Life Lessons Part 4 & 5 - Creed and Compassion

By Mojo Rider

Another installment of Lt. Col. Guy LoFaro's speech at the US Military Academy:

The VALUE OF A CREED

Lesson Four

And then you're a major and you're back in the 82d - your home. And one day some SOB having a bad week decides it's time to take it out on the world and he shoots up a PT formation. Takes out 20 guys. You're one of them. A 5.56 tracer round right to the gut. Range about 10 meters. And you're dead for a little while, but it's not your time yet - there are still too many lessons to learn.

And you wake up after five surgeries and 45 days in a coma. And you look down at your body and you don't recognize it - it has become a receptacle for hospital tubing and electronic monitoring devices. You have a tracheotomy, so there's a huge tube going down your throat and you can't talk, but that thing is making sure you breathe. And there's a tube in your nose that goes down into your stomach - that's how you eat. And there are four IVs - one in each arm and two in the veins in the top of your feet. There is a tube through your right clavicle - that's where they inject the high-powered antibiotics that turns your hair white and makes you see things. But disease is the enemy now and it's gotta be done.

And there are three tubes emerging from three separate holes in your stomach.They are there to drain the liquids from your stomach cavity. It drains into some bags hanging on the side of your bed. And they've shaved your chest and attached countless electrodes to monitor your heartbeat, blood pressure, and anything else they can measure. They have these things stuck all over your head as well, and on your wrists and ankles.

And your family gathers around, and they are like rocks, and they pull you through. But there's also a guy, dressed in BDUs, with a maroon beret in his hand, who stands quietly in the corner. Never says anything. Just smiles. And looks at you. He's there every day. Not every hour of every day, but he comes every day. Sometimes he's there when you wake up. Sometimes he's there when you go to sleep. He comes during his lunch break. He stays an hour, or two or three. And just stands in the corner. And smiles. No one told him to be there.

But he made it his place of duty. His guard post. You see, it's your Sergeant Major, and his Ranger buddy is down, and a Ranger never leaves a fallen comrade. And you learn, through this man, the value of a creed.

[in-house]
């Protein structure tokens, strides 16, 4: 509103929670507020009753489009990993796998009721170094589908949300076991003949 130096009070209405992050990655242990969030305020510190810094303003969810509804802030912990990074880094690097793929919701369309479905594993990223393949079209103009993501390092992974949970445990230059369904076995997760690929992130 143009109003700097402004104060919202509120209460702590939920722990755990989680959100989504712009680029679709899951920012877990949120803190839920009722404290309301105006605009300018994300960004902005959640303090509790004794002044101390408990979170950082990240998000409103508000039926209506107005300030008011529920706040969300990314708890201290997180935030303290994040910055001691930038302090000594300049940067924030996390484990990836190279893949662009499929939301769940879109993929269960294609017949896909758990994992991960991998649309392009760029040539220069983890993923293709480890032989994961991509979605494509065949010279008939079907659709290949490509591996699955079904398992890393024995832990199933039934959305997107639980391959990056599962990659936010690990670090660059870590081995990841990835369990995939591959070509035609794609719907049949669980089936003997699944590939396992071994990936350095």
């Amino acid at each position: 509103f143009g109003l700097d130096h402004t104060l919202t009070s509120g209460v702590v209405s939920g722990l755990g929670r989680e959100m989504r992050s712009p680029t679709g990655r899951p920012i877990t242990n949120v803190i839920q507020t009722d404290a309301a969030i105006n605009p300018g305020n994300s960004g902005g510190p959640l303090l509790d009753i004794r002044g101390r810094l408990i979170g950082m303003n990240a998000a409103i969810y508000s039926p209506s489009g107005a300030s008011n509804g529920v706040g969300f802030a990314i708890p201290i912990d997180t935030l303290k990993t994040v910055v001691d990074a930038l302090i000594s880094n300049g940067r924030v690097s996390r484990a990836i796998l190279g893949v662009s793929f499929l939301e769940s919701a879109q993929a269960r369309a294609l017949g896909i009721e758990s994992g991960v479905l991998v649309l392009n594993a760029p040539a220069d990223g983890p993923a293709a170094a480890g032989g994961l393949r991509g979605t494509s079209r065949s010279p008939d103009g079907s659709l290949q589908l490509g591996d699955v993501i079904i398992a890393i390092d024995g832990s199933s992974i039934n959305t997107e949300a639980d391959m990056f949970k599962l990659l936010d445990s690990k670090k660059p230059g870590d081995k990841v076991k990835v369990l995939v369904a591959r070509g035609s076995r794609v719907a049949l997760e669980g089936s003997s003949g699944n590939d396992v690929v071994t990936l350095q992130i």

Part Five

COMPASSION


And every four hours two huge male nurses come in and gently roll you on your side. The bullet exited through your left buttock and made a hole the size of a softball. The bandages need to be changed. Take the soiled wads out and put clean ones in. And a second lieutenant comes in. She seems to be there all the time. She's the one changing the bandages. And it hurts like hell, but she, too, is smiling, and talking to you, and she's gentle.

And you know you've seen her before, but you can't talk - you still have that tube in your throat. But she knows. And she tells you that you taught her Military Art History, that now it's her turn to take care of you, that she's in charge of you and the team of nurses assigned to you, and she won't let you down. And you learn about compassion.


From other internet postings about LoFaro, he was almost fatally injured in a shooting at Fort Bragg in 1995. http://edition.cnn.com/US/9510/sniper/am/index.html

A lot of times, you might hear what is taken as platitudes or cliches. But if it's put into practice, it becomes an ideal. Again, it might be much different trying to follow a corporate slogan if you're in the private sector. But there are ideals that maybe corporations should really cultivate as part of their culture. Things like dedication, integrity, honesty.
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